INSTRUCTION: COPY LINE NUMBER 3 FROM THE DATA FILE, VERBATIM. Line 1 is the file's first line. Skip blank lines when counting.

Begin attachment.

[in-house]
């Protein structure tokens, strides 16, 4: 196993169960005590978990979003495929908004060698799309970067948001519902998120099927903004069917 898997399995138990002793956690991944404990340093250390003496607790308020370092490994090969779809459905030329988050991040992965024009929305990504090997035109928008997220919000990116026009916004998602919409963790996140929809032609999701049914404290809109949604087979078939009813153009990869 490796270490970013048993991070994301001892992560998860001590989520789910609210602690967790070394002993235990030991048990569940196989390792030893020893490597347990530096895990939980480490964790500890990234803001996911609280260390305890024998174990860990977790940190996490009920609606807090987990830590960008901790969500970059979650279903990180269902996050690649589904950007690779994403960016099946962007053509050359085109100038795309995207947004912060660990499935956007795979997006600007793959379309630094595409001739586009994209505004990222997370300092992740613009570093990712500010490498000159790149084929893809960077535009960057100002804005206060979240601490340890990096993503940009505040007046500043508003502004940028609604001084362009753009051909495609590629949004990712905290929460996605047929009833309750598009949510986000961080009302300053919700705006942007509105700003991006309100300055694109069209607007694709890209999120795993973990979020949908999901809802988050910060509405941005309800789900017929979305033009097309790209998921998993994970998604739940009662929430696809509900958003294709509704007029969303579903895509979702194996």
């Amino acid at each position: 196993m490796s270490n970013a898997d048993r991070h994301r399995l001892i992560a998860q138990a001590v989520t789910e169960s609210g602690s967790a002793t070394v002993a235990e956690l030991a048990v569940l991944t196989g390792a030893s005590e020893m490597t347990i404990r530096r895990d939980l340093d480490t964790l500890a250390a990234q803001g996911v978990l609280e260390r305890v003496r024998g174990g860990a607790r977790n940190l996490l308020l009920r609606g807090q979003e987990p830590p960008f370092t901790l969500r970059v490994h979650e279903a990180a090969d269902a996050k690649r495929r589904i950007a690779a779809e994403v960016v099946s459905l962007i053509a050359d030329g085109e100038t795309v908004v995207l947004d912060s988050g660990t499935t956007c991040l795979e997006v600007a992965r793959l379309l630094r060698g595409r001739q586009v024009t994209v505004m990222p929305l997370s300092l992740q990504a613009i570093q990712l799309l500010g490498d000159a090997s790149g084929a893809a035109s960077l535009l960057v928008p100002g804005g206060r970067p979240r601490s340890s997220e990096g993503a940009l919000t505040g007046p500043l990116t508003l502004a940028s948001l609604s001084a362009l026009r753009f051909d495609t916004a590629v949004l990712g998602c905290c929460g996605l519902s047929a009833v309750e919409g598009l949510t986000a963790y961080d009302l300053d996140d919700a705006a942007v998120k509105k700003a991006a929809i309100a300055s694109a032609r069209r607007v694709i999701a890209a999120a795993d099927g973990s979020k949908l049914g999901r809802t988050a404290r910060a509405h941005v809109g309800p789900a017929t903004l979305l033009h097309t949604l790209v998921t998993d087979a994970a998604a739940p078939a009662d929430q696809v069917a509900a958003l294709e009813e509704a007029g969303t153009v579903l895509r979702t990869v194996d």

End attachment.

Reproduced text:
């Amino acid at each position: 196993m490796s270490n970013a898997d048993r991070h994301r399995l001892i992560a998860q138990a001590v989520t789910e169960s609210g602690s967790a002793t070394v002993a235990e956690l030991a048990v569940l991944t196989g390792a030893s005590e020893m490597t347990i404990r530096r895990d939980l340093d480490t964790l500890a250390a990234q803001g996911v978990l609280e260390r305890v003496r024998g174990g860990a607790r977790n940190l996490l308020l009920r609606g807090q979003e987990p830590p960008f370092t901790l969500r970059v490994h979650e279903a990180a090969d269902a996050k690649r495929r589904i950007a690779a779809e994403v960016v099946s459905l962007i053509a050359d030329g085109e100038t795309v908004v995207l947004d912060s988050g660990t499935t956007c991040l795979e997006v600007a992965r793959l379309l630094r060698g595409r001739q586009v024009t994209v505004m990222p929305l997370s300092l992740q990504a613009i570093q990712l799309l500010g490498d000159a090997s790149g084929a893809a035109s960077l535009l960057v928008p100002g804005g206060r970067p979240r601490s340890s997220e990096g993503a940009l919000t505040g007046p500043l990116t508003l502004a940028s948001l609604s001084a362009l026009r753009f051909d495609t916004a590629v949004l990712g998602c905290c929460g996605l519902s047929a009833v309750e919409g598009l949510t986000a963790y961080d009302l300053d996140d919700a705006a942007v998120k509105k700003a991006a929809i309100a300055s694109a032609r069209r607007v694709i999701a890209a999120a795993d099927g973990s979020k949908l049914g999901r809802t988050a404290r910060a509405h941005v809109g309800p789900a017929t903004l979305l033009h097309t949604l790209v998921t998993d087979a994970a998604a739940p078939a009662d929430q696809v069917a509900a958003l294709e009813e509704a007029g969303t153009v579903l895509r979702t990869v194996d």